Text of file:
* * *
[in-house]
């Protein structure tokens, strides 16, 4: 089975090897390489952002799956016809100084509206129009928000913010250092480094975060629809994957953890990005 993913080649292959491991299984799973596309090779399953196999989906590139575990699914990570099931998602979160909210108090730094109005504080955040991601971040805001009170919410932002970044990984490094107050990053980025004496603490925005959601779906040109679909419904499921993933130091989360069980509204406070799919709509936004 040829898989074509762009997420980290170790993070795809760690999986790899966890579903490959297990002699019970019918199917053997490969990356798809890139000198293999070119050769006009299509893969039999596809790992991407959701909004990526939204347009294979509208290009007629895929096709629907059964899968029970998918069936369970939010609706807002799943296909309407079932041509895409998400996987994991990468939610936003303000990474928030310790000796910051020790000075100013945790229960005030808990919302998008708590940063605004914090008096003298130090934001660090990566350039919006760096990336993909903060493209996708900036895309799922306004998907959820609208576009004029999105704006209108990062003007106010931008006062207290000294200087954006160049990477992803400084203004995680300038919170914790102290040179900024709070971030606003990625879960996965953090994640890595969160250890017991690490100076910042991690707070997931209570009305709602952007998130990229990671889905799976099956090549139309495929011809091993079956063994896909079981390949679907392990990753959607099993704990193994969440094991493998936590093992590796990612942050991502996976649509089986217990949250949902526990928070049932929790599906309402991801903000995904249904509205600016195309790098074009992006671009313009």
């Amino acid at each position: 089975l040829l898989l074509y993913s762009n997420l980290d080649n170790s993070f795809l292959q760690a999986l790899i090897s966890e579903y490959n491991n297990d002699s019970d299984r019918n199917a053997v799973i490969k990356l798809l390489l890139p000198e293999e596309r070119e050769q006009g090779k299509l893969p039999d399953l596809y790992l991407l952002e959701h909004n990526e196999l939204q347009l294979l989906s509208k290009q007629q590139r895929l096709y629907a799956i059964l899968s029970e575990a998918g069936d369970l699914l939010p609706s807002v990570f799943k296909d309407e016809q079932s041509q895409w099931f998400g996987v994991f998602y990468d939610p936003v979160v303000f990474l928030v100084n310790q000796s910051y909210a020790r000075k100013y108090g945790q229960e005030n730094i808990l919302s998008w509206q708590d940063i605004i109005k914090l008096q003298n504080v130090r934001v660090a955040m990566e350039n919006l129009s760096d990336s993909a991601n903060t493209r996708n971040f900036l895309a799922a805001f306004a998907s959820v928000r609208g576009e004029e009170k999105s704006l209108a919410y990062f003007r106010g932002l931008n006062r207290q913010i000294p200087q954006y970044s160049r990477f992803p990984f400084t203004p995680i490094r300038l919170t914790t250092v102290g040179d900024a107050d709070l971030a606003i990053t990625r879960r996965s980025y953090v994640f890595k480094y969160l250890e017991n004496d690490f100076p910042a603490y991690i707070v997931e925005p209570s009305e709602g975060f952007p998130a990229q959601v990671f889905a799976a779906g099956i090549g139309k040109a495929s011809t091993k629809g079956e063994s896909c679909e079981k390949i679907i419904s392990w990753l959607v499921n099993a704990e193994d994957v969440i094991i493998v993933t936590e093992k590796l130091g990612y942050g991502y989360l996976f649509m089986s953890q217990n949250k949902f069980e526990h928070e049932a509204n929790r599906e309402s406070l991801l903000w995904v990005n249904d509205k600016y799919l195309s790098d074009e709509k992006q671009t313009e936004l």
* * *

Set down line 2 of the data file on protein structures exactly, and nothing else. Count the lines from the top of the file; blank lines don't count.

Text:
């Protein structure tokens, strides 16, 4: 089975090897390489952002799956016809100084509206129009928000913010250092480094975060629809994957953890990005 993913080649292959491991299984799973596309090779399953196999989906590139575990699914990570099931998602979160909210108090730094109005504080955040991601971040805001009170919410932002970044990984490094107050990053980025004496603490925005959601779906040109679909419904499921993933130091989360069980509204406070799919709509936004 040829898989074509762009997420980290170790993070795809760690999986790899966890579903490959297990002699019970019918199917053997490969990356798809890139000198293999070119050769006009299509893969039999596809790992991407959701909004990526939204347009294979509208290009007629895929096709629907059964899968029970998918069936369970939010609706807002799943296909309407079932041509895409998400996987994991990468939610936003303000990474928030310790000796910051020790000075100013945790229960005030808990919302998008708590940063605004914090008096003298130090934001660090990566350039919006760096990336993909903060493209996708900036895309799922306004998907959820609208576009004029999105704006209108990062003007106010931008006062207290000294200087954006160049990477992803400084203004995680300038919170914790102290040179900024709070971030606003990625879960996965953090994640890595969160250890017991690490100076910042991690707070997931209570009305709602952007998130990229990671889905799976099956090549139309495929011809091993079956063994896909079981390949679907392990990753959607099993704990193994969440094991493998936590093992590796990612942050991502996976649509089986217990949250949902526990928070049932929790599906309402991801903000995904249904509205600016195309790098074009992006671009313009």